This is likely the most debateable point on my list. I feel that it is essential to let people know when they make mistakes and to let them know that you know. You have two choices in how to do this: in private or in public. If you choose the private way you will probably whisper people when they make mistakes and tell them to fix those. The other option is to call them out on voice chat or /ra. The latter has a higher risk of alienating people as no one likes to be called out for mistakes in front of her peers. The same reasoning also increases the likeliness that your advice will be adhered to, however. If people dislike something, they will try not to repeat it.
You will also show your other raiders that you see what they are doing and that you care about mistakes. This will both keep them on their guard and take away from the feeling that others can play badly and get away with it.

Whichever way you choose, it is essential that you individualize your criticism. Telling your raid over and over again that they need to move out of the fire faster has much less of an effect than telling Jim, Bob, and Katie that they are too slow. You can whisper each one personally or just call them out. But make absolutely sure each one of them knows that it was their fault.

You will get some backtalking if you work this way. People will defend their actions or sulk when they are criticized. This is something both they and you will have to get used to. If they want to be part of a professionally run team, they have to be able to accept criticism. In fact, they should want criticism. No one can catch all their own mistakes and once they are at the point where they don't see them anymore, they need outside help to keep getting better.
It is important for the leadership to pick their raiders in such a way that the team is able to handle criticism. Some will have to learn that virtue first, but don't even try raiding with people that aren't willing to learn to accept their mistakes. Give them all the help you can, make the criticism professional, sensible, and show that nobody is immune from it. But if people just can't take it, go get some new raiders.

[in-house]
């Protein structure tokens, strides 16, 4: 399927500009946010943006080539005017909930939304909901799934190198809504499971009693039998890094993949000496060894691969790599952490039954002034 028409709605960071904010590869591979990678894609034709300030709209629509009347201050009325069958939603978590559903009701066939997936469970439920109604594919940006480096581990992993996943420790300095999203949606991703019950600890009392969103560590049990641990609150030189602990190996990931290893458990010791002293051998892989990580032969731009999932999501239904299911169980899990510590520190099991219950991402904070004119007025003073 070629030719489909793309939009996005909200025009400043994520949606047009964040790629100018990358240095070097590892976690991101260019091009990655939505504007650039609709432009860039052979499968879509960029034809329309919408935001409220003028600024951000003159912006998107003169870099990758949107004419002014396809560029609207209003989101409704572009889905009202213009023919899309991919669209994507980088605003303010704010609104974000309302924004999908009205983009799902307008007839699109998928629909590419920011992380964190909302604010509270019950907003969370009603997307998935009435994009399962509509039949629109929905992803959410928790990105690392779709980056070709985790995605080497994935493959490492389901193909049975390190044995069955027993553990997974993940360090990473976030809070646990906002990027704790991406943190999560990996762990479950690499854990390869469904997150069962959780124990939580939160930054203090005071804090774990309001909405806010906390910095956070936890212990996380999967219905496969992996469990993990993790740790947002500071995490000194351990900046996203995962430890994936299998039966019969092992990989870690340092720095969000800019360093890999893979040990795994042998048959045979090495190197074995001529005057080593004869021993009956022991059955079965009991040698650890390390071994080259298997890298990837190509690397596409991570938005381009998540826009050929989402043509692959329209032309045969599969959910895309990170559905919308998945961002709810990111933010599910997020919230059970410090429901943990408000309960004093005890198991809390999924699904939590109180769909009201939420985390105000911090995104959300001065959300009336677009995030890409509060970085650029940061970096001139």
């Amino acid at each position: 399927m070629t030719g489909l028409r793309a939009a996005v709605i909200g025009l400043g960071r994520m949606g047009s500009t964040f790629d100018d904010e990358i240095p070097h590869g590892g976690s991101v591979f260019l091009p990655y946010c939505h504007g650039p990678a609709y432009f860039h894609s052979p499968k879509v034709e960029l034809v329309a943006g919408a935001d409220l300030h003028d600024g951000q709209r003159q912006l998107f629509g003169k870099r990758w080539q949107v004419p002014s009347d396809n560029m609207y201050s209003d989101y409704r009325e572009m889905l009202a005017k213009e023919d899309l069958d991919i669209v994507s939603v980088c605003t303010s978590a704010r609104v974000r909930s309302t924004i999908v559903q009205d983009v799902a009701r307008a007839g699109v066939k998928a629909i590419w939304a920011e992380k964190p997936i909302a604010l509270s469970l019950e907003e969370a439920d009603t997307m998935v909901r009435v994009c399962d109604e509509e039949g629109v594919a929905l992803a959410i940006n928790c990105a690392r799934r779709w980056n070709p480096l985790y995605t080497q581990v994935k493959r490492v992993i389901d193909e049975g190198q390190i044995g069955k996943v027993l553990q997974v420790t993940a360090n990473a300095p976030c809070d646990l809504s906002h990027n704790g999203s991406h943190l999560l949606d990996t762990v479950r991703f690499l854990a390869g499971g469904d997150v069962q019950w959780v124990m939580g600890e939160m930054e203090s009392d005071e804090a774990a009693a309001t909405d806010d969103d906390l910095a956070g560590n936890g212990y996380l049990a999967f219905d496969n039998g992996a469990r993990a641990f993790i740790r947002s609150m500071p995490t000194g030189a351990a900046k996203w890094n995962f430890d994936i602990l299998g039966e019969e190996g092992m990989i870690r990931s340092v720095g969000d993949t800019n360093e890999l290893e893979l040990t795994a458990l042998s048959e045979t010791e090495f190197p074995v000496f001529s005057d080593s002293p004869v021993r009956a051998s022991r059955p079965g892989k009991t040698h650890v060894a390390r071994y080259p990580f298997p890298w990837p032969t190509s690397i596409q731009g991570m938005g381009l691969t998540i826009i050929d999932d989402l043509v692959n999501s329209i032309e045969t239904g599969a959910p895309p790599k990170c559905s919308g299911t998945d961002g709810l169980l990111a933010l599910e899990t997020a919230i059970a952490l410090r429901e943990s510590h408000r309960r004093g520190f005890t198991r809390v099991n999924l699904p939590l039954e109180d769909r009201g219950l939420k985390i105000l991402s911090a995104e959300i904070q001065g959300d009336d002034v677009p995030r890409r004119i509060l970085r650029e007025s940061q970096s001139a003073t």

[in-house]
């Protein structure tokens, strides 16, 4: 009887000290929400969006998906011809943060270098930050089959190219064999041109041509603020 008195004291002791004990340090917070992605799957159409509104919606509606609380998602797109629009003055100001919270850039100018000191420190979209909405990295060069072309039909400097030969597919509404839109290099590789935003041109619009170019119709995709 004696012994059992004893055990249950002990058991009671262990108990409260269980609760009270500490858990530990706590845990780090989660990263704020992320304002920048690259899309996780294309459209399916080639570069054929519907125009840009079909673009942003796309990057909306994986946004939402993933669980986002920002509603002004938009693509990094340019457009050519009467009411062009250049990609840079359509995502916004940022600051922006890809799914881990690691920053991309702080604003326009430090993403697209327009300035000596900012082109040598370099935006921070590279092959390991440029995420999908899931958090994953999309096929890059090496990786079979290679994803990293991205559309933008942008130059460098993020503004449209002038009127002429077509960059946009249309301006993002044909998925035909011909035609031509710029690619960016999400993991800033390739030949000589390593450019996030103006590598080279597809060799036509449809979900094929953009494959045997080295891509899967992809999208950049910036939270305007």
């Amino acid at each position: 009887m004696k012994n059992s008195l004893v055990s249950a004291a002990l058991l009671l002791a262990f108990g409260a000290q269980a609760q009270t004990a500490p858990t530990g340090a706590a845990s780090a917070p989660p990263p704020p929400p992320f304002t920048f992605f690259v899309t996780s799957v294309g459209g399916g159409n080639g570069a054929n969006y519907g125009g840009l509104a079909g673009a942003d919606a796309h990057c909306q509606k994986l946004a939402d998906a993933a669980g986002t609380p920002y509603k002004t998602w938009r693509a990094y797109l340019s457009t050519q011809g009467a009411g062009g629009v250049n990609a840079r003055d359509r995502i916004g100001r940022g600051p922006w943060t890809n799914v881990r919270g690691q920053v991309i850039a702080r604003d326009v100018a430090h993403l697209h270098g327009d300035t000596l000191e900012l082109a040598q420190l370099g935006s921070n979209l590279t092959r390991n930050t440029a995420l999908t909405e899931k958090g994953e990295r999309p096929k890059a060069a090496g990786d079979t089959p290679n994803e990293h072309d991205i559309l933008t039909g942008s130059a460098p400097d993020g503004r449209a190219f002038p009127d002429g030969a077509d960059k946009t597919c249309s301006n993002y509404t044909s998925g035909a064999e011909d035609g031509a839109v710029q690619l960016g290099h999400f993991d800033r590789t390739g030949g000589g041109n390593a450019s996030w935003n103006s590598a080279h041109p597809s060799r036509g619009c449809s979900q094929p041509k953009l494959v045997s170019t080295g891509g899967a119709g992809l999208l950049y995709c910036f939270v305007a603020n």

A little praise goes a long way
There should always be a carrot to go along with your stick. There will always be more criticism than praise, but make sure that there is at least some praise. The easiest form is group praise. Congratulate the team on a job well done from time to time or tell them about how the last wipe was a big improvement over the previous ones. But don't be shy to use individual praise too.
Unlike naming and shaming I wouldn't necessarily suggest to make individual praise public. This can quickly generate the feeling of favouritism and embarrass the one you are praising. Whispers are the way to go for individual praise, publicity for praising groups.

Raid leading doesn't have to be a constant fight between the leader and the raiders, but it seems advisable not to be too nice. Players won't improve without criticism and a raid leader that doesn't criticize hurts the very same people she's trying to protect. An ideal raid is one where raiders feel like they are involved and valued for their qualities but also accountable for their mistakes. To reach this point one must be able to distinguish between personal feelings and professional results.

The title of this entry refers to an ad for a Ventrilo server provider that currenly runs on wcradio.com. In that ad, TotalBiscuit mimes a raid leader that's pretty much all that a leader shouldn't be.